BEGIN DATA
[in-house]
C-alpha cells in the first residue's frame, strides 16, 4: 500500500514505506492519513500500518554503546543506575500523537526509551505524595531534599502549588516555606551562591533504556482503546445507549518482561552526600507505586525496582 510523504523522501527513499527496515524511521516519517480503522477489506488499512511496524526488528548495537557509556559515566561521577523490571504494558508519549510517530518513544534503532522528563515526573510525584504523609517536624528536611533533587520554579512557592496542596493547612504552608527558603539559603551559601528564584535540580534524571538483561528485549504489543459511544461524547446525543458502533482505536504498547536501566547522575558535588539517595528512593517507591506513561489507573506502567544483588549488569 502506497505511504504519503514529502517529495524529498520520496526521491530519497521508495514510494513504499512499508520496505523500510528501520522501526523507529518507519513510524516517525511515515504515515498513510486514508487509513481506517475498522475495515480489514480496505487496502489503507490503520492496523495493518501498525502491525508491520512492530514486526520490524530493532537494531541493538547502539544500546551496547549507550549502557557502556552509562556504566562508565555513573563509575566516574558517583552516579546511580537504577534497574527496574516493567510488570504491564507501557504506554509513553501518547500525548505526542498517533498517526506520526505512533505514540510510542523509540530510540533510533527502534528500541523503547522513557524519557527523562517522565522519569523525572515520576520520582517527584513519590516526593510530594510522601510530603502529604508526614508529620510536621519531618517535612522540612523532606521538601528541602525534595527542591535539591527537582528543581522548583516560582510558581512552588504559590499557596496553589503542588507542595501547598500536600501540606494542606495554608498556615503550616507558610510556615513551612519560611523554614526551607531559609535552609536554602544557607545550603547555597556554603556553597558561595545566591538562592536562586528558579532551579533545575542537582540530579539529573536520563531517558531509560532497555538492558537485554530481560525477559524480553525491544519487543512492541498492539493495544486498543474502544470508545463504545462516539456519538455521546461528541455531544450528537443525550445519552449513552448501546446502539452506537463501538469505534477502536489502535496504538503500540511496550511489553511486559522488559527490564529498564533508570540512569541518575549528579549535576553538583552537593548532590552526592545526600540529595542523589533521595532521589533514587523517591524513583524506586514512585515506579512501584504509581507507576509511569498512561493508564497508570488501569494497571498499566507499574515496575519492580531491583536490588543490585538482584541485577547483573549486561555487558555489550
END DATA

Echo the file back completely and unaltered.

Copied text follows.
[in-house]
C-alpha cells in the first residue's frame, strides 16, 4: 500500500514505506492519513500500518554503546543506575500523537526509551505524595531534599502549588516555606551562591533504556482503546445507549518482561552526600507505586525496582 510523504523522501527513499527496515524511521516519517480503522477489506488499512511496524526488528548495537557509556559515566561521577523490571504494558508519549510517530518513544534503532522528563515526573510525584504523609517536624528536611533533587520554579512557592496542596493547612504552608527558603539559603551559601528564584535540580534524571538483561528485549504489543459511544461524547446525543458502533482505536504498547536501566547522575558535588539517595528512593517507591506513561489507573506502567544483588549488569 502506497505511504504519503514529502517529495524529498520520496526521491530519497521508495514510494513504499512499508520496505523500510528501520522501526523507529518507519513510524516517525511515515504515515498513510486514508487509513481506517475498522475495515480489514480496505487496502489503507490503520492496523495493518501498525502491525508491520512492530514486526520490524530493532537494531541493538547502539544500546551496547549507550549502557557502556552509562556504566562508565555513573563509575566516574558517583552516579546511580537504577534497574527496574516493567510488570504491564507501557504506554509513553501518547500525548505526542498517533498517526506520526505512533505514540510510542523509540530510540533510533527502534528500541523503547522513557524519557527523562517522565522519569523525572515520576520520582517527584513519590516526593510530594510522601510530603502529604508526614508529620510536621519531618517535612522540612523532606521538601528541602525534595527542591535539591527537582528543581522548583516560582510558581512552588504559590499557596496553589503542588507542595501547598500536600501540606494542606495554608498556615503550616507558610510556615513551612519560611523554614526551607531559609535552609536554602544557607545550603547555597556554603556553597558561595545566591538562592536562586528558579532551579533545575542537582540530579539529573536520563531517558531509560532497555538492558537485554530481560525477559524480553525491544519487543512492541498492539493495544486498543474502544470508545463504545462516539456519538455521546461528541455531544450528537443525550445519552449513552448501546446502539452506537463501538469505534477502536489502535496504538503500540511496550511489553511486559522488559527490564529498564533508570540512569541518575549528579549535576553538583552537593548532590552526592545526600540529595542523589533521595532521589533514587523517591524513583524506586514512585515506579512501584504509581507507576509511569498512561493508564497508570488501569494497571498499566507499574515496575519492580531491583536490588543490585538482584541485577547483573549486561555487558555489550